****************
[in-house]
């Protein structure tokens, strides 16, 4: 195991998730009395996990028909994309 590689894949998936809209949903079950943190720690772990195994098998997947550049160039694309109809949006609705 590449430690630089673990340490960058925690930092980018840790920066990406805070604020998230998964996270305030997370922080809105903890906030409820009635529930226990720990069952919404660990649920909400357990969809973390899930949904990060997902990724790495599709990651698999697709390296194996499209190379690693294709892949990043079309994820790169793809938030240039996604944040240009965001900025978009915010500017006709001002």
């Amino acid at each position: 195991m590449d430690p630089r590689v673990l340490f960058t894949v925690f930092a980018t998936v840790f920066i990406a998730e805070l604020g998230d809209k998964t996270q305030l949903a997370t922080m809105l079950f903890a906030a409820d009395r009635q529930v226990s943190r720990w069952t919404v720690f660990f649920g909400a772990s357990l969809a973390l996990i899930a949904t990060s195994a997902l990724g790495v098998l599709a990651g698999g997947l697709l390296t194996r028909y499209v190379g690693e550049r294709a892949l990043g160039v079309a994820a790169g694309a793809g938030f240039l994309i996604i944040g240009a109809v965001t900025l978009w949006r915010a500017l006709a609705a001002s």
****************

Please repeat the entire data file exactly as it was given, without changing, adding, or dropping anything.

[in-house]
């Protein structure tokens, strides 16, 4: 195991998730009395996990028909994309 590689894949998936809209949903079950943190720690772990195994098998997947550049160039694309109809949006609705 590449430690630089673990340490960058925690930092980018840790920066990406805070604020998230998964996270305030997370922080809105903890906030409820009635529930226990720990069952919404660990649920909400357990969809973390899930949904990060997902990724790495599709990651698999697709390296194996499209190379690693294709892949990043079309994820790169793809938030240039996604944040240009965001900025978009915010500017006709001002």
């Amino acid at each position: 195991m590449d430690p630089r590689v673990l340490f960058t894949v925690f930092a980018t998936v840790f920066i990406a998730e805070l604020g998230d809209k998964t996270q305030l949903a997370t922080m809105l079950f903890a906030a409820d009395r009635q529930v226990s943190r720990w069952t919404v720690f660990f649920g909400a772990s357990l969809a973390l996990i899930a949904t990060s195994a997902l990724g790495v098998l599709a990651g698999g997947l697709l390296t194996r028909y499209v190379g690693e550049r294709a892949l990043g160039v079309a994820a790169g694309a793809g938030f240039l994309i996604i944040g240009a109809v965001t900025l978009w949006r915010a500017l006709a609705a001002s």